Finally, let’s stop kidding ourselves: our republican-controlled legislature just does not value education. Phil Berger and the republican elites in our legislature want to appear from year to year that they are increasing education funding, and by the numbers they are, but they are increasing it to strategically to harm public education and not support it. The principal pay scale is a perfect example. It is not designed to encourage educators to take principal positions and remain in them as careers. It only wants principals to stay around until their pay is too high. Like almost everything else this legislature supports, it is short-term and short-sighted, with the ultimate goal of harming public education in the end.

In North Carolina, despite the boasting of many republican legislators, we have a state government controlled by those who still want to end public education.  Why do we in education deceive ourselves from year to year. They might be actively trying to appear to support it, but their tactics have gotten more devious than ever. They strategically fund programs and initiatives that actually undermine public education. That’s why the political activism of educators is all the more important in the coming elections.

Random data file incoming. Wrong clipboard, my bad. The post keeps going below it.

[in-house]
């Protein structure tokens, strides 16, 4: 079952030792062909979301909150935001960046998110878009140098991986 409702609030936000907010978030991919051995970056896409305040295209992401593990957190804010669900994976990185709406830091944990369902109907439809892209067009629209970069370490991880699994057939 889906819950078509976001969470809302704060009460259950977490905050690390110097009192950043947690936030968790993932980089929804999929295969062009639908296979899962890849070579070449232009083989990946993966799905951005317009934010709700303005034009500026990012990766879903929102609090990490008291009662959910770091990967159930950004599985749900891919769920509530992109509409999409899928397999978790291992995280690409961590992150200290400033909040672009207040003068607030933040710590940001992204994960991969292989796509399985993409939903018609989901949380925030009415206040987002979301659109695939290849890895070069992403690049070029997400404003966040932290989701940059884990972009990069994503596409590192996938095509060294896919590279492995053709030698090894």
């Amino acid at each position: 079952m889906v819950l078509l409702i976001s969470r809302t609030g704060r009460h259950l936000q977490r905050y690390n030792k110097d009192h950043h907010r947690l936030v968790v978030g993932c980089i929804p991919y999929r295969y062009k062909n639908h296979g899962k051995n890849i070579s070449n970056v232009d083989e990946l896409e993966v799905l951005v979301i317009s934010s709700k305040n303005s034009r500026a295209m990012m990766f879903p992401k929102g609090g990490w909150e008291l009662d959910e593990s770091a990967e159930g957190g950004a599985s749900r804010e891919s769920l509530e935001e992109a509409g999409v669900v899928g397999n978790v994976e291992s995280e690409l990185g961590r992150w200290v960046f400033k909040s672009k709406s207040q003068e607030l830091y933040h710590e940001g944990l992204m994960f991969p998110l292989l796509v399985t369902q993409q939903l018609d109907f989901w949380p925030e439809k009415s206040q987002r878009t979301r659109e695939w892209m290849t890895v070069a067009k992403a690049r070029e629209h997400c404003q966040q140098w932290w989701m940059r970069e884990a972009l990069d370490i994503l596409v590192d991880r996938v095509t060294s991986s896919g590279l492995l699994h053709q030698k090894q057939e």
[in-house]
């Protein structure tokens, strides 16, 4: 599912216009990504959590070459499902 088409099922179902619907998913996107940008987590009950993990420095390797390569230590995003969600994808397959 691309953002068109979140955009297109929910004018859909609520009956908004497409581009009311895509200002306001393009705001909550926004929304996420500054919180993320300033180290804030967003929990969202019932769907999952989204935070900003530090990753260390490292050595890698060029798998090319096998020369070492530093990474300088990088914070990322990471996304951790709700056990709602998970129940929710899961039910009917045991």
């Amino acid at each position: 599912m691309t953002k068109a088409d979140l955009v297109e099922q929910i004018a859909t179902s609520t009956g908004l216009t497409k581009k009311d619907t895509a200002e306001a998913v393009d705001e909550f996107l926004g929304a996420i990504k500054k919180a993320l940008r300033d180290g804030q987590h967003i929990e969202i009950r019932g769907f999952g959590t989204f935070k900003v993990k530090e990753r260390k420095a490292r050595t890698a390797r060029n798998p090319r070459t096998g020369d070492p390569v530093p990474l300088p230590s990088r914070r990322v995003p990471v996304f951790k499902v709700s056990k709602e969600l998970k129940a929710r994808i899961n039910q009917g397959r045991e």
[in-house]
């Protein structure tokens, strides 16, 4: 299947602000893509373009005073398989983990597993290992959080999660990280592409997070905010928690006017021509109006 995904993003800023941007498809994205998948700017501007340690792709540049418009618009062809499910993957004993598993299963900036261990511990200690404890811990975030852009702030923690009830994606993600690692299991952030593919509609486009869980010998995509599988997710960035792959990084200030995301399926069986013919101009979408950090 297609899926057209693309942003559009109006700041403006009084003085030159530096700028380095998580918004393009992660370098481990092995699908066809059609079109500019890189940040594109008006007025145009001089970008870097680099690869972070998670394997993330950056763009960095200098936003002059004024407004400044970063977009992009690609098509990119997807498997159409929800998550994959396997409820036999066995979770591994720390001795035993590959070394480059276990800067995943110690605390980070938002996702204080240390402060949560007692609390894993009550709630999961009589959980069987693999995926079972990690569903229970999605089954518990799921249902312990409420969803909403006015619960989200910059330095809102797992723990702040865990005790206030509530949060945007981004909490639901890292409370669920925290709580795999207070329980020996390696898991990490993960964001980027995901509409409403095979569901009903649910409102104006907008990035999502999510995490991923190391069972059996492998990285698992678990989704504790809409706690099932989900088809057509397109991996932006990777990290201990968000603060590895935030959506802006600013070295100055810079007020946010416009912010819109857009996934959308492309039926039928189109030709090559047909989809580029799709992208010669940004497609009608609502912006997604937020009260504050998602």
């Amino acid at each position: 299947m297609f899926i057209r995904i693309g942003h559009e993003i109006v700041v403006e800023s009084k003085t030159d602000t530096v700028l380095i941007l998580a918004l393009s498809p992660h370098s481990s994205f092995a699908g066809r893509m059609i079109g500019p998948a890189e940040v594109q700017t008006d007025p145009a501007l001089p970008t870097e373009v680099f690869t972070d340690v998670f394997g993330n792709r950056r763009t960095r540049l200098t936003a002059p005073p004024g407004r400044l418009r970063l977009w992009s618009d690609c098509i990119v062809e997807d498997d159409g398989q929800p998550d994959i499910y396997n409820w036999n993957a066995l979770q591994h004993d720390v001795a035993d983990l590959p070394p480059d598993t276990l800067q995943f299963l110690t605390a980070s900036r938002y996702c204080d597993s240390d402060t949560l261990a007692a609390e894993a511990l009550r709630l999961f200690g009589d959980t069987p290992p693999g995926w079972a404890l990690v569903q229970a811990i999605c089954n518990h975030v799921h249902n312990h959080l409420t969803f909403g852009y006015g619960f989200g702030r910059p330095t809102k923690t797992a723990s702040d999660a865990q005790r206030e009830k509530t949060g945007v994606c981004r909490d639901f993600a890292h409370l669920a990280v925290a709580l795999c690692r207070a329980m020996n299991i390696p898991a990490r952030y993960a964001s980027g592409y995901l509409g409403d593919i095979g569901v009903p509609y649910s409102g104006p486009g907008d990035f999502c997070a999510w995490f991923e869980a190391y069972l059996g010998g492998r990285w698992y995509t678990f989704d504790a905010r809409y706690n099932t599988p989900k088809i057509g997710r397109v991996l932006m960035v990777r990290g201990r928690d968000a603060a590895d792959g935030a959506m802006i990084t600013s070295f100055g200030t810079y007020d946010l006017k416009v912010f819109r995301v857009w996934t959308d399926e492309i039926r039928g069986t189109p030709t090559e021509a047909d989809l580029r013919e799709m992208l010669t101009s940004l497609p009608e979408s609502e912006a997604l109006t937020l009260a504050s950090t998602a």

ADDITIONAL NOTE: One aspect of this new principal pay scheme adopted by out North Carolina legislature that I forgot in my original post is this: It also ends pay for advanced  and doctoral degrees for principals. As usual, this legislature continues to ignore the value of further education for educators. Now, any principal in North Carolina can no longer expect extra pay for obtaining an EdS degree or EdD degree. In the history of North Carolina I don't think we've ever seen a governmental body so anti-education from the public school level through the university level. Perhaps they still think if we keep the public ignorant, then they will continue to buy their baloney. It's time for a major change in North Carolina.

Monday, July 17, 2017

Be Careful of Your Quotes: Einstein Probably Didn't Say That Insanity Quote

We've all heard this quote, or might have even used it:

"The definition of insanity is doing the same thing over and over and expecting different results."

I've heard ed reformers and educators pushing change and innovation use this quote many times, and attributing to Albert Einstein. I honestly have to admit I might have done so myself. The truth is, there's no solid evidence he ever said it. It's not in any of his writings or interviews. It may be just made up.